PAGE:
• USG improved first-pass and overall success of radial arterial line cannulation while reducing time to access and attempts when used by novice emergency medicine interns

Our Conclusion:

  • In this study of novice emergency physicians, ultrasound-guided radial arterial line placement had a better first-pass and overall success, while minimizing attempts and complications compared to a landmark-guided palpation technique. This study shows that ultrasound guided arterial line placement is safe and more efficient approach to radial arterial cannulation. Although, the complication rates were low in this trial, complications have been associated with more frequent cannulation attempts and prolonged time to placement.

Clinical Bottom Line:

  • Ultrasound-guided arterial line placement improved first pass and overall success when compared to landmark guided placement of radial arterial lines in novice emergency physicians

REFERENCES:

  1. Gibbons RC, et al. Ultrasound Guidance Versus Landmark-Guided Palpation for Radial Arterial Line Placement by Novice Emergency Medicine Interns: A Randomized Controlled Trial. J Emerg Med. 2020 Sep 8: PMID: 32917440
  2. Wilson C, et al. Comparison of ultrasound-guided vs traditional arterial cannulation by emergency medicine residents. West J Emerg Med 2020; PMID: 32191193
  3. Shiver S, Blaivas M, Lyon M. A prospective comparison of ultrasound-guided and blindly placed radial arterial catheters. Acad Emerg Med 2006; PMID: 17079789

Post Peer Reviewed By: Salim R. Rezaie, MD (Twitter: @srreziae)

Cite this article as: Mark Ramzy, DO, "REBEL Cast Ep90: Ultrasound vs Landmark-Guided Palpation for Radial Arterial Line Placement", REBEL EM blog, November 16, 2020. Available at: https://rebelem.com/rebel-cast-ep90-ultrasound-vs-landmark-guided-palpation-for-radial-arterial-line-placement/.
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Mark Ramzy, DO

Emergency Physician and Critical Care Fellow, University of Pittsburgh Medical Center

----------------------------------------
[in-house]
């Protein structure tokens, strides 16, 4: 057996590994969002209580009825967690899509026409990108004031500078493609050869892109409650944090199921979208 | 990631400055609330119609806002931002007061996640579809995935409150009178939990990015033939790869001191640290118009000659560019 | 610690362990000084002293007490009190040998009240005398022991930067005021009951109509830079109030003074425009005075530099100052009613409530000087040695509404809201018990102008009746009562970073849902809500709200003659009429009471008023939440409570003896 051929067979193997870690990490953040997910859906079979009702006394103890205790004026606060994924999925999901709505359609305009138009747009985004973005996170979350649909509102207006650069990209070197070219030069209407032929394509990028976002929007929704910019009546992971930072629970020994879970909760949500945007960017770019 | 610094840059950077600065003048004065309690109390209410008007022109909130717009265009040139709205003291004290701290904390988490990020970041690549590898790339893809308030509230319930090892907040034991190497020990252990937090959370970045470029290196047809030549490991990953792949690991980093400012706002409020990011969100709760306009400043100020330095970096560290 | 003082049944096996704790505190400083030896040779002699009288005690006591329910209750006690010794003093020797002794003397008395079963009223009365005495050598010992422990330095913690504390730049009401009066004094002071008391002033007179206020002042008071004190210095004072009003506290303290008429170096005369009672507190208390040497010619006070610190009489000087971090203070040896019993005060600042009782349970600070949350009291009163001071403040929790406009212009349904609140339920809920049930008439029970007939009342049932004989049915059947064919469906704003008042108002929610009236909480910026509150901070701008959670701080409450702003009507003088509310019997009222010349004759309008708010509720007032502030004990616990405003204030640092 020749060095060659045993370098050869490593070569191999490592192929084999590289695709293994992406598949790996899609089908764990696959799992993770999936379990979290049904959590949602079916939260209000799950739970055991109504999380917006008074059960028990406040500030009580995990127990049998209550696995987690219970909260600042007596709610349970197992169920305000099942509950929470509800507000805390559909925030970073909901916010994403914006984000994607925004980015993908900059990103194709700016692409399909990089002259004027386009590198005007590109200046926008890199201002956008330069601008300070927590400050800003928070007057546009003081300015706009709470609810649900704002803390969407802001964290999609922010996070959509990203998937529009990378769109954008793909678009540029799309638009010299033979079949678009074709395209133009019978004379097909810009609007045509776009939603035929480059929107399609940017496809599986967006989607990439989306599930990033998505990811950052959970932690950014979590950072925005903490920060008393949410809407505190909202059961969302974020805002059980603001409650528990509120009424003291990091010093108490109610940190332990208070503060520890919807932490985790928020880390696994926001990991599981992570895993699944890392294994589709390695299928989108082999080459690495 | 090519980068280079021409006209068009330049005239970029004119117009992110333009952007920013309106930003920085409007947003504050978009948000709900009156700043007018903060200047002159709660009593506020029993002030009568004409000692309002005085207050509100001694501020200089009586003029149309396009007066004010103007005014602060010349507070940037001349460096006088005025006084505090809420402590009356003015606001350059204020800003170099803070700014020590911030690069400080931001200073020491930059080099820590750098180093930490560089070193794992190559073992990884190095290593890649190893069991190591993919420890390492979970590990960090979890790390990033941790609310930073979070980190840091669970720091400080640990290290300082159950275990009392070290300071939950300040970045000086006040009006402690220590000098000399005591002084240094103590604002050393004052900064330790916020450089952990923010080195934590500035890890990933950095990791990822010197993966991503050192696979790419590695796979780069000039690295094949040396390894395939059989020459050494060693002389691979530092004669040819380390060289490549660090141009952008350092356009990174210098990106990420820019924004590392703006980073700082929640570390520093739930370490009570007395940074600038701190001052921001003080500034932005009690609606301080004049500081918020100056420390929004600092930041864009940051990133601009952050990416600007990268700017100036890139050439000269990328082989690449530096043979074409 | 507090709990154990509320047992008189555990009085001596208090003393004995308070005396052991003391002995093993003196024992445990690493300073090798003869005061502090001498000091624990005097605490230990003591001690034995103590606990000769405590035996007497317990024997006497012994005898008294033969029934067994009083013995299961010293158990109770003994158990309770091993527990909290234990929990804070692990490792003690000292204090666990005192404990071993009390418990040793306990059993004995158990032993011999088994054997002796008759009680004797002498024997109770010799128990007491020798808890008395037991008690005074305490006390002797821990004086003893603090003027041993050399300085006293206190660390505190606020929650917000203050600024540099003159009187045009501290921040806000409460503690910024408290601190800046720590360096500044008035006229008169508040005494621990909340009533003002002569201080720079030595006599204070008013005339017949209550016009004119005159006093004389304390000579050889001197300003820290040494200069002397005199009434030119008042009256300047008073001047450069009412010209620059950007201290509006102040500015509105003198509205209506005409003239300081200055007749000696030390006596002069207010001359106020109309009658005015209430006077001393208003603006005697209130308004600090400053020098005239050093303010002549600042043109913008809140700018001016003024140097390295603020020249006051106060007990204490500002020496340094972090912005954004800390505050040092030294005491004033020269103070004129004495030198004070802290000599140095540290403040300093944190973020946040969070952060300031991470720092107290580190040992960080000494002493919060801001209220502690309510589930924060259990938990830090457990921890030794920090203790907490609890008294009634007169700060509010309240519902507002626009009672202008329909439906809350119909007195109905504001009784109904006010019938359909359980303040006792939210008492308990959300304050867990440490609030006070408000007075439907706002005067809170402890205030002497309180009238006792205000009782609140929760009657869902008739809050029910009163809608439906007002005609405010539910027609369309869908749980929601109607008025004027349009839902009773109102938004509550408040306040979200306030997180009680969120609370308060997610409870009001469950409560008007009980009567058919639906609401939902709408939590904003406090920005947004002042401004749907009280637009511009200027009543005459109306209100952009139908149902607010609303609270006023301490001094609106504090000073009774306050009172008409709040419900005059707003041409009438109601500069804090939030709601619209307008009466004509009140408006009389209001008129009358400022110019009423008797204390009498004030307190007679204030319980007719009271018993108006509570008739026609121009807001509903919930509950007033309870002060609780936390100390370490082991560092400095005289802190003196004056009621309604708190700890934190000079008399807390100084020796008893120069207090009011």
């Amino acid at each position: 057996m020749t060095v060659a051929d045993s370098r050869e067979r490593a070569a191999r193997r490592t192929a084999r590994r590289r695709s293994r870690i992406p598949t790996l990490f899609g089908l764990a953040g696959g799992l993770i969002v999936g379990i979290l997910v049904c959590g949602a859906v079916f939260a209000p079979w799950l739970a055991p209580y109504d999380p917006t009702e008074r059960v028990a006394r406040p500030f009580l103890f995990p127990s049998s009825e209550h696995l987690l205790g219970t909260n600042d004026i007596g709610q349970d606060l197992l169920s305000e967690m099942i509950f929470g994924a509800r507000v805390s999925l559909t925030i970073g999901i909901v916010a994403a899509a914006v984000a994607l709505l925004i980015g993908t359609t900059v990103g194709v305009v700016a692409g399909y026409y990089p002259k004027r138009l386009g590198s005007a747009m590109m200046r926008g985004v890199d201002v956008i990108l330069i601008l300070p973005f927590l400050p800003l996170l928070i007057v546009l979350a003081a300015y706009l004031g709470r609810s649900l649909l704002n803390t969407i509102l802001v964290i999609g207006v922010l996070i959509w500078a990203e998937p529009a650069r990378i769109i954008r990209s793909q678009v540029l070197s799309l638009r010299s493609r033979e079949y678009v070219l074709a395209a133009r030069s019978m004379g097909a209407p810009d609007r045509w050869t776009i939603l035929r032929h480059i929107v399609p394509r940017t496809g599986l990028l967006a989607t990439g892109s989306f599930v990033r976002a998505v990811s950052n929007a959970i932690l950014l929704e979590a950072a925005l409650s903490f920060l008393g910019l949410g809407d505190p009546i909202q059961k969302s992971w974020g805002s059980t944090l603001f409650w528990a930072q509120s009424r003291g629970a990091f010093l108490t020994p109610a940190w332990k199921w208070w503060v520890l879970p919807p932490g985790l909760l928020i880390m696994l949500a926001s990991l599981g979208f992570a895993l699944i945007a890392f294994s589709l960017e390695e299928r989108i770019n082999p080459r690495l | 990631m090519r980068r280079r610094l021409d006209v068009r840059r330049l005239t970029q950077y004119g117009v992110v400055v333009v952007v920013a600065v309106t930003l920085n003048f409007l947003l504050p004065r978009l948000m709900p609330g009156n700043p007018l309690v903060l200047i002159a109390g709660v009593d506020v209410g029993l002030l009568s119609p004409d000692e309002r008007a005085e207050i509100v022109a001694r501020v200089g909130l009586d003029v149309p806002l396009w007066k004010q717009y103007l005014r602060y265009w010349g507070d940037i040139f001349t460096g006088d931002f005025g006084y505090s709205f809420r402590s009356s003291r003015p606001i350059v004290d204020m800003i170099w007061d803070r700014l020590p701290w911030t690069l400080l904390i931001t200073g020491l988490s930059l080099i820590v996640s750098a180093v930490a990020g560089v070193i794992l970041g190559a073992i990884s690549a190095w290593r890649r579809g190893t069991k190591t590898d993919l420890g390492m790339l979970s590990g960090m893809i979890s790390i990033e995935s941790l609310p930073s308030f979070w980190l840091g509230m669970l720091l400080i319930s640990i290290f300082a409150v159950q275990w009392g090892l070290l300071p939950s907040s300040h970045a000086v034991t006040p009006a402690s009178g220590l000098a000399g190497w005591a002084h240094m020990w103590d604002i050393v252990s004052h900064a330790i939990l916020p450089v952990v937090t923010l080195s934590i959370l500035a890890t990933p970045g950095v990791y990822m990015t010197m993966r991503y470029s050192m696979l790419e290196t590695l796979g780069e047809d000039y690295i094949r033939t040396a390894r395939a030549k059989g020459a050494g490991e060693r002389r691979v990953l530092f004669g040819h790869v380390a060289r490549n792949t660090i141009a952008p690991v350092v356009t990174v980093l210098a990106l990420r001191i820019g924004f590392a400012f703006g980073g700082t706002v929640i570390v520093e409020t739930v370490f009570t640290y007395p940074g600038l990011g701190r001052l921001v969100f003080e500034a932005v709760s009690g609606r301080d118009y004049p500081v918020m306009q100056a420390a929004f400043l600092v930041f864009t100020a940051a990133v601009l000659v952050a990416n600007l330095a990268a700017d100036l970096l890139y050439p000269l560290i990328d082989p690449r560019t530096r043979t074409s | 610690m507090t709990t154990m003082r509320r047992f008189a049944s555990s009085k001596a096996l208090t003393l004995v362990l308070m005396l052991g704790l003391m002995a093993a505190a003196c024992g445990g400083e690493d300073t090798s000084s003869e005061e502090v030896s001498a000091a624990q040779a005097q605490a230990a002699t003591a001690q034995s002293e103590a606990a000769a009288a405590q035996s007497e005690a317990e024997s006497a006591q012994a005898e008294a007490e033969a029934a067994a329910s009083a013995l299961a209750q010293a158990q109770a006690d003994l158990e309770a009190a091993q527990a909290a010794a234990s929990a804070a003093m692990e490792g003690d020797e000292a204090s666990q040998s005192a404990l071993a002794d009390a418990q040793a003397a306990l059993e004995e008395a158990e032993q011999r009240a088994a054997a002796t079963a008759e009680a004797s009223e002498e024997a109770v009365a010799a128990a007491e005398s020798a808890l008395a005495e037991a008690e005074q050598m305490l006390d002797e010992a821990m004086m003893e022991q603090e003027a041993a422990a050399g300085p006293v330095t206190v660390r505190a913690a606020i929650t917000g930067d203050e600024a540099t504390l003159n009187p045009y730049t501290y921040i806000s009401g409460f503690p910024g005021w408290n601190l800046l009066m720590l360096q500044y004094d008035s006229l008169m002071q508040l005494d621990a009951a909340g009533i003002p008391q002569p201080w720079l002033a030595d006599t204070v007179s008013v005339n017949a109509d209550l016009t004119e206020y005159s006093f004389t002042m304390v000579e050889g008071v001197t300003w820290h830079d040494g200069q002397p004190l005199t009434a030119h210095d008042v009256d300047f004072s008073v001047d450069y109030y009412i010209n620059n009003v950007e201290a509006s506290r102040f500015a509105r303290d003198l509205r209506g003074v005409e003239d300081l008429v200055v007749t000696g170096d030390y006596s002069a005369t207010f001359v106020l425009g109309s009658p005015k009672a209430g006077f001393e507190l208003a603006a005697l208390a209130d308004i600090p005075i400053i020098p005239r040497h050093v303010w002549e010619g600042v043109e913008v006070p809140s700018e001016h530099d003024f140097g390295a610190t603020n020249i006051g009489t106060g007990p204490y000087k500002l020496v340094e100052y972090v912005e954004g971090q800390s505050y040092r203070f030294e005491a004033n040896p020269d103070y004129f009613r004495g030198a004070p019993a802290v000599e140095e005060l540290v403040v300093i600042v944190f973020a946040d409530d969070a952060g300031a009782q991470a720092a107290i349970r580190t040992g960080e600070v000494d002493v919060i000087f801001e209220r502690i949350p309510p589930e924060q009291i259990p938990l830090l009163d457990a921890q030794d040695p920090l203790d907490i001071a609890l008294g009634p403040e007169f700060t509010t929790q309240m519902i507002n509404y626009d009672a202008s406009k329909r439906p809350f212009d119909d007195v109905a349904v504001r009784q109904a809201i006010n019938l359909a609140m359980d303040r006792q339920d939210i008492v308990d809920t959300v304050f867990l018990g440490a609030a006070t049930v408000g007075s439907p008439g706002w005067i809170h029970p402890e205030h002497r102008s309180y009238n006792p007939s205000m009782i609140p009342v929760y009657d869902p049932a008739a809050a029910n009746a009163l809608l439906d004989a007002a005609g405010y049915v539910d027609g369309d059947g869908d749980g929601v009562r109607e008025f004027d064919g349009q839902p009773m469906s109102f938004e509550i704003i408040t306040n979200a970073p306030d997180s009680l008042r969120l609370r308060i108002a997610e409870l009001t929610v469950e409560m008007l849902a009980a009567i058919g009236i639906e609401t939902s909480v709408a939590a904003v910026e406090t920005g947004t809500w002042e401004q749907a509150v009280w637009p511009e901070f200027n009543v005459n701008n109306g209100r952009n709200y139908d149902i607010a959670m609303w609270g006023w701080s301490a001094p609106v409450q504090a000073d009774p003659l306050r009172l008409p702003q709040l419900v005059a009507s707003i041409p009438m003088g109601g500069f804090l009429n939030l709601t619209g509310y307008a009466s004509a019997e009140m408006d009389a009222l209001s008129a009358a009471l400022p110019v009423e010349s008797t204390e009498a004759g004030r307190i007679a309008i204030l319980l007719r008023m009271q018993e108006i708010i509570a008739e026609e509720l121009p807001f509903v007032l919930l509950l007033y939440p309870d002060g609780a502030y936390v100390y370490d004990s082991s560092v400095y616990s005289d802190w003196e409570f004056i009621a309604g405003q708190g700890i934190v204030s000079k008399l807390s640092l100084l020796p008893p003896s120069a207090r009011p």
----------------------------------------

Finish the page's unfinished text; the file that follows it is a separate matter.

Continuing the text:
3 Comments
  • Ed Mitchell
    Posted at 00:56h, 20 November Reply

    An interesting paper, but I’m concerned that it’s applicability to practice may be limited by the extremely poor performance in the landmark arm.

    Ultrasound familiarity and skill may well have improved in recent years, but landmarks have not, and as this paper studies novices, experience of the inserted with those landmarks also shouldn’t change much.

    If the landmark arm had a failure rate of 30-60% I would think that high, but plausible. 0/20 first pass and 3/20 overall is so poor it makes me feel this operator group are not representative of common practice, though it does have plenty of relevance to training and interesting implications for patient consent for novice practitioners.

    • Salim Rezaie
      Posted at 01:32h, 20 November Reply

      Hello Ed,
      Appreciate your thoughts and comments…agree with your thoughts, but palpating blind with no experience vs seeing with no experience are going to lead to very different results as we see in this study. Additionally, it is unclear how many of these patients were in shock, on vasopressors, what dose of vasopressors, etc…all of these play a huge role in success rate. But I tend to agree a 0% success rate does seem awfully low. TY for reading/listening and taking the time to leave a comment.

      Salim

  • Mark Ramzy, DO
    Posted at 06:09h, 20 November Reply

    Hi Ed!

    Thanks for reading and your comment. I agree that the success rate seems low. I think the larger take away point here is that ultrasound can be easily taught to novice learners and the result can lead to more successful procedures with fewer complication rates. It would be great to see future studies comparing ultrasound vs landmark palpation among more experienced providers, specifically looking at success, time and complication rate of those same procedures.
    Mark